Positive Women: Emotion, Memory, and the Power of Narrative in Women Organized to Respond to Life-Threatening Diseases, 1991-2020
HIV, AIDS, women, press, memory, testimonials, Bay Area, San Francisco, health, disease
Note: In lieu of an abstract, this is the article's first paragraph.
"By 1992, the AIDS epidemic in the United States had reached seemingly catastrophic proportions. Over ten years after the first published report of AIDS-related lung infection, the number of AIDS cases in the United States far exceeded 100,000. It would be four years until the FDA approval of the first protease inhibitor. Over ten thousand women had been diagnosed with the disease, and experts expected over ninety thousand more were already infected. The disease, lacking effective treatment, increasingly struck women and people of color in the early 1990s; cases rose 151 percent among women and by 105 percent among men in 1993. Without a cure in sight, women with HIV did not have much tangible reason for optimism. Nonetheless, in January 1992 Debra McCarthy cast her HIV diagnosis as the turning point in her journey towards personal fulfillment. “Even though I may be HIV positive,” she wrote, “I am more healed in my life than I ever have been.”"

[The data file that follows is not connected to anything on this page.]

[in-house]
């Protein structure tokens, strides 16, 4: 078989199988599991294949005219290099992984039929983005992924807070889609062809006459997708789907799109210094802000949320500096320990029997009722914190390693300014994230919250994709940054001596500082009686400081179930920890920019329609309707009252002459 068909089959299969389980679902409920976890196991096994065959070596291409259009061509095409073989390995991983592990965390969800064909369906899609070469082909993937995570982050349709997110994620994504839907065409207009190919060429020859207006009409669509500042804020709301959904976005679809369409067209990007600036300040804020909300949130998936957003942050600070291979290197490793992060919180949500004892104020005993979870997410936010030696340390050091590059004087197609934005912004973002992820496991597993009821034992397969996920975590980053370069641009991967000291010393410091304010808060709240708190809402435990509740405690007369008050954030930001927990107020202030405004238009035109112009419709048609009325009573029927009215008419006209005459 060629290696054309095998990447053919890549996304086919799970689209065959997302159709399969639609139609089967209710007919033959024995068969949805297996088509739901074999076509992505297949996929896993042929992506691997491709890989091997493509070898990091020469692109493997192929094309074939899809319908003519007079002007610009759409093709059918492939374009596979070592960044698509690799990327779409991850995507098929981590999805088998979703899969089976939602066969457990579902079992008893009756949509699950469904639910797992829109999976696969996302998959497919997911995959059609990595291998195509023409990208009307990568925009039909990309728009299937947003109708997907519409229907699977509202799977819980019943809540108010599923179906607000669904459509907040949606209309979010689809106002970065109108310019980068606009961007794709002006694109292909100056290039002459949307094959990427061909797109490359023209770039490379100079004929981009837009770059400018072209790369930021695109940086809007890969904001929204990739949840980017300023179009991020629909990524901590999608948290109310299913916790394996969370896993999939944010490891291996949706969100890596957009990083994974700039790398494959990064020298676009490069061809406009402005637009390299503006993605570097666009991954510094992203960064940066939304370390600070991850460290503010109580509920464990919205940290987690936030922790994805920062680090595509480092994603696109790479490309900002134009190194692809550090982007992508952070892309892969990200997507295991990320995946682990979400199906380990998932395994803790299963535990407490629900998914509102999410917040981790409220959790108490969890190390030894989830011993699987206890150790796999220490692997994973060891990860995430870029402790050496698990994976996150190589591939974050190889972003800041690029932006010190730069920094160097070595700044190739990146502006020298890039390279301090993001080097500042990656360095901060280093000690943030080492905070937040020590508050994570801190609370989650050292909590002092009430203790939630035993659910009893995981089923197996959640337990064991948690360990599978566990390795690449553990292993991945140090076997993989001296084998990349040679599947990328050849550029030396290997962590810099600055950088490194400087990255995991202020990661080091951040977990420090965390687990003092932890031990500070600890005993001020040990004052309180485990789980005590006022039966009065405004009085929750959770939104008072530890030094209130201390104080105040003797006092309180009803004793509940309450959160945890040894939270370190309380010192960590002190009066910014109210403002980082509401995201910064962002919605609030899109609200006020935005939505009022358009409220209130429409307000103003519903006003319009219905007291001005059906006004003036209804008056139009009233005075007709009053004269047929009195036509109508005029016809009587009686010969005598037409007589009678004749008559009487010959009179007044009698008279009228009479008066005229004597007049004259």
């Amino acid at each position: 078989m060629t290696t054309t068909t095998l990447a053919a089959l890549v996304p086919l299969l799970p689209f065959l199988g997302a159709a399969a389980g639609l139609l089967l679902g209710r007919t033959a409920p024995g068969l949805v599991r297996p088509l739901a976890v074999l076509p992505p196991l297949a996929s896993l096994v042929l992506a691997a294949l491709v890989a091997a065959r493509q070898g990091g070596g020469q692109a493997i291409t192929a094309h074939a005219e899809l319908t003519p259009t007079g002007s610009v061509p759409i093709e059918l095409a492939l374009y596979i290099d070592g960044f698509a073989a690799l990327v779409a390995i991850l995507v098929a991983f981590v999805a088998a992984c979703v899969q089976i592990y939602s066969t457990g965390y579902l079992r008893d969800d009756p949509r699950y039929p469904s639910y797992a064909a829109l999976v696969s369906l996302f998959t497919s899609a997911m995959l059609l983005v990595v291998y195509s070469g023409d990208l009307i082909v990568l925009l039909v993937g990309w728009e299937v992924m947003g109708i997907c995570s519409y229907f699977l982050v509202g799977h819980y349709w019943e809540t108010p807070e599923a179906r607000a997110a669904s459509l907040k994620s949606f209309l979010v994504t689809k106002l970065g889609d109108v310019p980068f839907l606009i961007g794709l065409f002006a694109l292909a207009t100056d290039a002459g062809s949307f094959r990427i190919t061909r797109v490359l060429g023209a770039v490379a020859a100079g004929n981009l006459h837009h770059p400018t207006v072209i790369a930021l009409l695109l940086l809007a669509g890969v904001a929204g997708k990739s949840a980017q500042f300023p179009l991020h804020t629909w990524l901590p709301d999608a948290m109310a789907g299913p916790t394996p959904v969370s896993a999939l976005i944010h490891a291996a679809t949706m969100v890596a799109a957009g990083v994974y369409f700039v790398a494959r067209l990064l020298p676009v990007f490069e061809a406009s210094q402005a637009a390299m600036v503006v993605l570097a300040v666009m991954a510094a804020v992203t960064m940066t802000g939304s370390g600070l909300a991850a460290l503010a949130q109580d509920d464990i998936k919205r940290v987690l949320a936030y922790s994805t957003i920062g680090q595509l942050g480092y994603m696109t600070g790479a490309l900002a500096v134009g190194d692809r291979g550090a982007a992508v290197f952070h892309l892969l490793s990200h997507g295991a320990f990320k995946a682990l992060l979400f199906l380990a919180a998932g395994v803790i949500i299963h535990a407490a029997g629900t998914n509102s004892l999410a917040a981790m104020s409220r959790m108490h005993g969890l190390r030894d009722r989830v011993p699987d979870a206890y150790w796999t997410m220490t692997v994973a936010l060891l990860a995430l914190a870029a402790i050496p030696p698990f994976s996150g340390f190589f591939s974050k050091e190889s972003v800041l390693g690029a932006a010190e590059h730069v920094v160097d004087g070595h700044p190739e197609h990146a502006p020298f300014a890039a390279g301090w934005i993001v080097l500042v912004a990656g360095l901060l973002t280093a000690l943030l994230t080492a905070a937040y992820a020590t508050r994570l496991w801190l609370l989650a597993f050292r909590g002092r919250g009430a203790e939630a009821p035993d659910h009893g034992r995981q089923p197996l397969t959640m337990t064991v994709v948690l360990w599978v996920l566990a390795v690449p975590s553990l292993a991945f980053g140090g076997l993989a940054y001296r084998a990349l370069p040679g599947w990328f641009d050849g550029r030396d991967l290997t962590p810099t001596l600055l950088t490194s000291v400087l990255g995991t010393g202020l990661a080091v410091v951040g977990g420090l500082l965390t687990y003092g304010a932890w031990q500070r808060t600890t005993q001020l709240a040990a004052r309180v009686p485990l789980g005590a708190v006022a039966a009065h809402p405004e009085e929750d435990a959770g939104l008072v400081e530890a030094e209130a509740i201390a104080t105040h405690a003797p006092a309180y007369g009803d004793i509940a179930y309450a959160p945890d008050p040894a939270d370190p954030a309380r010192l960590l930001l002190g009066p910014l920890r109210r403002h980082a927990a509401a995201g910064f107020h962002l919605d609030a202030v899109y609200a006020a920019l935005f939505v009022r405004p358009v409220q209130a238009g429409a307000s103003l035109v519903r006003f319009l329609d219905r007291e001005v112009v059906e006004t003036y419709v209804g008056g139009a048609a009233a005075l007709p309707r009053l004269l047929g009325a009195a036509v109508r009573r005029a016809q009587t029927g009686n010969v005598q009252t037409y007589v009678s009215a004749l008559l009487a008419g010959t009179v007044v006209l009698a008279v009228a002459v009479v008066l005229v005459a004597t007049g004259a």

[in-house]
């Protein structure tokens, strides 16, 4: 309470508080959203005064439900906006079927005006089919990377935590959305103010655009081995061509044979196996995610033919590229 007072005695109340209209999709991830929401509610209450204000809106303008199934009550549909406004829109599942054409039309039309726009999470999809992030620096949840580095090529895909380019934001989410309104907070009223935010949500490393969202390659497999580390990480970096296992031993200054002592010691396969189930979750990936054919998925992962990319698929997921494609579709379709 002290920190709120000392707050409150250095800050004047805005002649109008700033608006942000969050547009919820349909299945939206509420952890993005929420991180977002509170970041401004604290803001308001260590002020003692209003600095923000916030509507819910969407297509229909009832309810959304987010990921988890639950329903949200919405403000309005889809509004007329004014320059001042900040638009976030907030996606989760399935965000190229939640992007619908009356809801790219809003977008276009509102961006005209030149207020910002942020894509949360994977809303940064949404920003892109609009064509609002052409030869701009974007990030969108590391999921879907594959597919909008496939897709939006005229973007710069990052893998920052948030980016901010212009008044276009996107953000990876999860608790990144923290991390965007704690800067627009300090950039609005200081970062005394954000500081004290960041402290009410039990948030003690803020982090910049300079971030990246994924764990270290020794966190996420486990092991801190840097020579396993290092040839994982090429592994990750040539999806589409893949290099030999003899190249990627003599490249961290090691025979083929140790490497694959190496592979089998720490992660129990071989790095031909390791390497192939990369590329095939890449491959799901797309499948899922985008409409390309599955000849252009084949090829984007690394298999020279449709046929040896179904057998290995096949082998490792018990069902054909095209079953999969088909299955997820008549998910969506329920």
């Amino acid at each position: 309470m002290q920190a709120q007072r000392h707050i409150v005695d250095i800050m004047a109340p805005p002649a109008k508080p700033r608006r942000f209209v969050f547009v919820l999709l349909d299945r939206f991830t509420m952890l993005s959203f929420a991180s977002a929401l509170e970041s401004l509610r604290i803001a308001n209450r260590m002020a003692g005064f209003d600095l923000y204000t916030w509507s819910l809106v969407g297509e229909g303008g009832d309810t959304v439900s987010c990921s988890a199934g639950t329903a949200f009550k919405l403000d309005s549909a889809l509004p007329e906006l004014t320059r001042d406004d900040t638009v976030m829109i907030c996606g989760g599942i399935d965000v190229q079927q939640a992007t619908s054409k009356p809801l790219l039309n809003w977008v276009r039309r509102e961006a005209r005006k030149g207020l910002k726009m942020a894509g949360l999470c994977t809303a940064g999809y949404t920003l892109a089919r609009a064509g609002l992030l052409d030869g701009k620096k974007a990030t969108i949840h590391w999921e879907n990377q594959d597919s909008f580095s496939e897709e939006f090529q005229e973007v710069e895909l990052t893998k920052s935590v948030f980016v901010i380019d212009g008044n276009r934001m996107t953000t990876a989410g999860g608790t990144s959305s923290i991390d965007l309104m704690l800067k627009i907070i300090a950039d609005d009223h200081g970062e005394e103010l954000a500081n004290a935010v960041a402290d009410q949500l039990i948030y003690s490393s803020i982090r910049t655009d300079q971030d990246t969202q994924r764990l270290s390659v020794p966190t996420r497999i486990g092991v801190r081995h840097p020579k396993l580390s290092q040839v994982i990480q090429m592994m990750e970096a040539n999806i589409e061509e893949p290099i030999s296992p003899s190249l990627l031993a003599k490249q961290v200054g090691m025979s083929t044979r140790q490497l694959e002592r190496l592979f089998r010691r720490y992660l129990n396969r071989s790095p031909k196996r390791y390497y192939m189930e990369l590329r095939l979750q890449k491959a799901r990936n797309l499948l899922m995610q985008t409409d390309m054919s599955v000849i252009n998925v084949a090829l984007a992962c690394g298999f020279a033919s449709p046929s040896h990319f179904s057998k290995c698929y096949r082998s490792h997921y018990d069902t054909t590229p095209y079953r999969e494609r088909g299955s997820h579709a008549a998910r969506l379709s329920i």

Naiman, Eleanor (2020) "Positive Women: Emotion, Memory, and the Power of Narrative in Women Organized to Respond to Life-Threatening Diseases, 1991-2020," Swarthmore Undergraduate History Journal: 1 (2), 46-93. 10.24968/2693-244X.1.2.3 https://works.swarthmore.edu/suhj/vol1/iss2/4
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